How important do you feel polling accuracy is to policy makers?
Unfortunately, I think that too many policy makers – not just elected officials or government policy makers, but business leaders – do not understand the importance of polling accuracy. As a result, they're willing to use lesser quality companies, survey methods, and questionnaires that are providing them unsound data on which they're basing huge decisions. These include where to invest billions of dollars and new programs or policy choices, often at the national or even international level. If you're not paying attention to data quality, you can be led astray, which is a real danger. I wish it were more important to policy makers, frankly.
Had you not conducted your surveys on KnowledgePanel, do you feel that some segments would have been overlooked or under-represented?
If we'd done our study using a scientific quality telephone survey, we would get pretty much the same answer. However, it probably would have made a big difference had we used one of the hundreds of online survey companies that rely entirely on opt-in voluntary panels. A large percentage of the American public does not have a computer or Internet access, so the opt-in approach immediately cuts them out of the sample. And when you're using an opt-in panel, you're typically reaching only people who basically live online, who are aware of the opportunity to join, including the small minority of those people who are willing to become professional survey takers. You can build a big panel of 400,000 people using that approach, and weight the hell out of the data, but from a scientific standpoint, it's much less likely that you're going to have a truly representative view of the country.
You saw a 10% point increase - from 24% in January 2010 to 34% in June 2010 – in the idea that "developing sources of clean energy should be a very high priority for the President and for congress." What factors do you think influenced this shift?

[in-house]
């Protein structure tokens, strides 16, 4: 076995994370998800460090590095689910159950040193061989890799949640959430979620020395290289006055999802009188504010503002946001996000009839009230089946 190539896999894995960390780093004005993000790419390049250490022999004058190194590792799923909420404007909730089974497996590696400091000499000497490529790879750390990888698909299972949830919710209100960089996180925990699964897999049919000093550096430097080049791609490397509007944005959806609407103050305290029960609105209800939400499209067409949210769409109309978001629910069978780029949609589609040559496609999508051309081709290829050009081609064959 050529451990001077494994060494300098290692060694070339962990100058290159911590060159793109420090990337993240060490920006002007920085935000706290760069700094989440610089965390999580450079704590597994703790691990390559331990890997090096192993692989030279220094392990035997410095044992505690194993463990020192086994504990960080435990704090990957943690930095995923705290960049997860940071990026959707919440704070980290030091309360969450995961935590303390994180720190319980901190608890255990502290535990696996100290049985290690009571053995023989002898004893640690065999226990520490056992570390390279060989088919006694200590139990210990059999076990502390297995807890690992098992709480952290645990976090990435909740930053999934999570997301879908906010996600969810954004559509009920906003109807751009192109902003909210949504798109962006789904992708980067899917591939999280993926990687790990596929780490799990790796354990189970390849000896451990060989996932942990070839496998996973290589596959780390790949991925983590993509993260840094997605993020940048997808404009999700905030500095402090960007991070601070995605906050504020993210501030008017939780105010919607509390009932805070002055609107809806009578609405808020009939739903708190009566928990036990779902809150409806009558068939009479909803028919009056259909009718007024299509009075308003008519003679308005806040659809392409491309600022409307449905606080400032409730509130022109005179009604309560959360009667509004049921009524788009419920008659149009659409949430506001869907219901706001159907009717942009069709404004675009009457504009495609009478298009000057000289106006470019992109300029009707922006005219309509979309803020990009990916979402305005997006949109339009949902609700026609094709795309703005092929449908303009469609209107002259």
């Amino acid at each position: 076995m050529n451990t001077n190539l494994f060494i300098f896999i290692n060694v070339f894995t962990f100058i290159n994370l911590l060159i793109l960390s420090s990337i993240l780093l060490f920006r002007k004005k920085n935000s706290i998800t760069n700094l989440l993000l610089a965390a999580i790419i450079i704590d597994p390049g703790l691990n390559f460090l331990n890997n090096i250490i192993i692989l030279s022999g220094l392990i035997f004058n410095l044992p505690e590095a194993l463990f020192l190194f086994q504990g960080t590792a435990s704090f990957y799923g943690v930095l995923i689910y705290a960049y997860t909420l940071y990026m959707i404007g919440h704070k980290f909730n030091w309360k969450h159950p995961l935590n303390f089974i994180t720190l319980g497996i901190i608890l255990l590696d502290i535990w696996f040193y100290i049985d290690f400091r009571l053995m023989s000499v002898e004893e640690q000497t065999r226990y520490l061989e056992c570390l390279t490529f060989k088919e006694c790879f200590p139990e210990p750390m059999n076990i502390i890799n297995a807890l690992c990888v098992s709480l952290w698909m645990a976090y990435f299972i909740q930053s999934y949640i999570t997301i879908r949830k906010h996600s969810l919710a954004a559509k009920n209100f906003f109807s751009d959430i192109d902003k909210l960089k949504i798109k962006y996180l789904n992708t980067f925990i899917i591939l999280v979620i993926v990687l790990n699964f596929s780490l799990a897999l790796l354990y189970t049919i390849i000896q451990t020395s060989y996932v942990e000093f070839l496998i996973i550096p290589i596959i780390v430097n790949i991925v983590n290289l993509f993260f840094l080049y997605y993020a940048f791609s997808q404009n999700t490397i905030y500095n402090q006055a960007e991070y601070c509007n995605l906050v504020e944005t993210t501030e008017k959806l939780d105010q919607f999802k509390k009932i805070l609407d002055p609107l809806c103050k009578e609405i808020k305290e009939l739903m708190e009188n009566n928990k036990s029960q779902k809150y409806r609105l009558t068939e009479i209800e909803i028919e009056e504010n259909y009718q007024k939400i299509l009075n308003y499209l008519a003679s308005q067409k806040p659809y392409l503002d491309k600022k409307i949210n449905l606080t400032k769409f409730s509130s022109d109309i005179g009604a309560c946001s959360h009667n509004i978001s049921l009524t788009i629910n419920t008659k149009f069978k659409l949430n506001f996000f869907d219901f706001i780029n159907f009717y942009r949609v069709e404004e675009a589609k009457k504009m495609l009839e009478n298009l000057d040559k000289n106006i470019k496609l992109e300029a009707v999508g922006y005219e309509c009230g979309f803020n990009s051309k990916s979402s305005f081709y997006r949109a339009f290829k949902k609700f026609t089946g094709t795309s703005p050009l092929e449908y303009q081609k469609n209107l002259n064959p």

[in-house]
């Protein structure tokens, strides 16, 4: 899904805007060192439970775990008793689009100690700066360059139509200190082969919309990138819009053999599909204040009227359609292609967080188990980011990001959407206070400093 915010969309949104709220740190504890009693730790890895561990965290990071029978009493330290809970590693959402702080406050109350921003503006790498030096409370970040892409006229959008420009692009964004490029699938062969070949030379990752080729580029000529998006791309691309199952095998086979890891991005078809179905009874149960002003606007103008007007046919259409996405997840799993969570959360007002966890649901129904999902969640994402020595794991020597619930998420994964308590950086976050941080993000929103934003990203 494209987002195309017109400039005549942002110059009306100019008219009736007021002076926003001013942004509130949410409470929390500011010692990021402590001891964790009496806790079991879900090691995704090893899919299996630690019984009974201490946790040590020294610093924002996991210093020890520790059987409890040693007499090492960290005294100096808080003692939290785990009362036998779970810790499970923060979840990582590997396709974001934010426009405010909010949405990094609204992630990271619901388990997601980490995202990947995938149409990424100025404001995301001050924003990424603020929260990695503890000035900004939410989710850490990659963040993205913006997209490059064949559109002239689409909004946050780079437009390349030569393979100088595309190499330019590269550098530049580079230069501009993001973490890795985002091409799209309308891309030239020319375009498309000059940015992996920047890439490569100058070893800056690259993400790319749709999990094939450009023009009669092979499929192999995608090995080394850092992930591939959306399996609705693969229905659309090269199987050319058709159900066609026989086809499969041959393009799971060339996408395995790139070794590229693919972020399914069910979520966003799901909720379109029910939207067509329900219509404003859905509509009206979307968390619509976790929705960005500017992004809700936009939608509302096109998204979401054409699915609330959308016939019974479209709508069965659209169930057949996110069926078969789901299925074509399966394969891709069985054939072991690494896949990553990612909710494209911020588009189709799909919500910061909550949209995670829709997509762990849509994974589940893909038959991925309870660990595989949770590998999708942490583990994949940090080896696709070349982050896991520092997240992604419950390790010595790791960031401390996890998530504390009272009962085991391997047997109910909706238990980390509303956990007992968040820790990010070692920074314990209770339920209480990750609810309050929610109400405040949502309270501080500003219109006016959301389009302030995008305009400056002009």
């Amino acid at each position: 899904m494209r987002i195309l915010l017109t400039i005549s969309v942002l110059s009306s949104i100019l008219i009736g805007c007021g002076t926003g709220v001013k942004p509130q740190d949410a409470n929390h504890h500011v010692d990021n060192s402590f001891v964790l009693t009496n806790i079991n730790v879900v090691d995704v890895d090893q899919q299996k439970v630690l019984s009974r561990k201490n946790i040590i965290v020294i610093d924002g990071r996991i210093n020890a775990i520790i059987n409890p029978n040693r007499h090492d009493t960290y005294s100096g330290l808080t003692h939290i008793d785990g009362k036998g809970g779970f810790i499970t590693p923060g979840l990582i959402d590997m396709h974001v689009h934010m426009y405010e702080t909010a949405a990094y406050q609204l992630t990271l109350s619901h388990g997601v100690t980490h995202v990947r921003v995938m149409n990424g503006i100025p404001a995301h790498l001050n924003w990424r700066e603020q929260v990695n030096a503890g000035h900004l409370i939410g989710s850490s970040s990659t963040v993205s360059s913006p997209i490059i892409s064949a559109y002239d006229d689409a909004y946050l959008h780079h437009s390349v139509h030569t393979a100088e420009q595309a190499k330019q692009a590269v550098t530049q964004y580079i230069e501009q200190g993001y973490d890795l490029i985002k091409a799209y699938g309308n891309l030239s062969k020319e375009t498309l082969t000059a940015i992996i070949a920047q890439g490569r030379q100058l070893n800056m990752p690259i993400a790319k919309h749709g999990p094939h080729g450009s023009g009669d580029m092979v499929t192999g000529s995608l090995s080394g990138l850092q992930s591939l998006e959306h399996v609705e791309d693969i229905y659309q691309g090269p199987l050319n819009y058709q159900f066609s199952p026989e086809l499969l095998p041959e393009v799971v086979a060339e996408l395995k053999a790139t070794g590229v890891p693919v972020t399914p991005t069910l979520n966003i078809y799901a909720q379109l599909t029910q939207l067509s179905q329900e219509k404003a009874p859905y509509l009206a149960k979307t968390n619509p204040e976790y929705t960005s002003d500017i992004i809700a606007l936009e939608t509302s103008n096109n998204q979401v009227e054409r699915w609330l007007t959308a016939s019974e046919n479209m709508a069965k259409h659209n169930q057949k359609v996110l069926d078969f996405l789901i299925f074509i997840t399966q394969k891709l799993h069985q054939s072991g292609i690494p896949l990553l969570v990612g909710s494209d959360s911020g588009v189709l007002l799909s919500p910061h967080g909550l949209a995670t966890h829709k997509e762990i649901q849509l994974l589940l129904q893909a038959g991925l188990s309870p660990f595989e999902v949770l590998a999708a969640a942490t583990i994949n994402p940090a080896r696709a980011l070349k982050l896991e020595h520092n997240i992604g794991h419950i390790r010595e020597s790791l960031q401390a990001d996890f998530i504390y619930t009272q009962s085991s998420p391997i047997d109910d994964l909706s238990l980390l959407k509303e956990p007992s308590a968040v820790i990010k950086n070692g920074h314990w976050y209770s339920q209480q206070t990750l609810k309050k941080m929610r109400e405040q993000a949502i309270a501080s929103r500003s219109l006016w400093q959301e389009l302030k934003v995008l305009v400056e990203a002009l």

We certainly can speculate. First, there was the Gulf oil spill, which happened during this time period. Every day, people were confronted those graphic images of the underwater "spill cam," along with the oil washing ashore and coating – a visual reminder of the downside of our reliance on fossil fuels. It's possible that these images increased support for developing sources of clean energy. But clean, renewable energy development has been highly supported for years – across the board by Democrats, Republicans, liberals and conservatives. The key question is one of priority – not only saying that we support it, but that it should be a higher priority.
In addition, the state of the economy may have played into it. I think that people are increasingly aware that clean energy is likely to become the largest single market of this century; some estimate that it will dwarf the size of information technology. People around the world want clean energy, not just because of climate change but all of the other negative consequences of fossil fuels – air pollution; respiratory diseases; the environmental effects of things like mountain top removal; mining; drilling; oil spills; reliance on foreign sources of energy; unstable prices; national security concerns; etc. There is widespread support around the world for this transition, and climate change just adds yet another driving motivation. Whoever wins the race to develop the new clean energy technologies, products, and services, and sell them to the rest of the world, is set up to dominate the 21st century.
You're quoted as saying, "If it's not in the media, it's out of sight and out of mind." Whose job is to educate the media about global warming?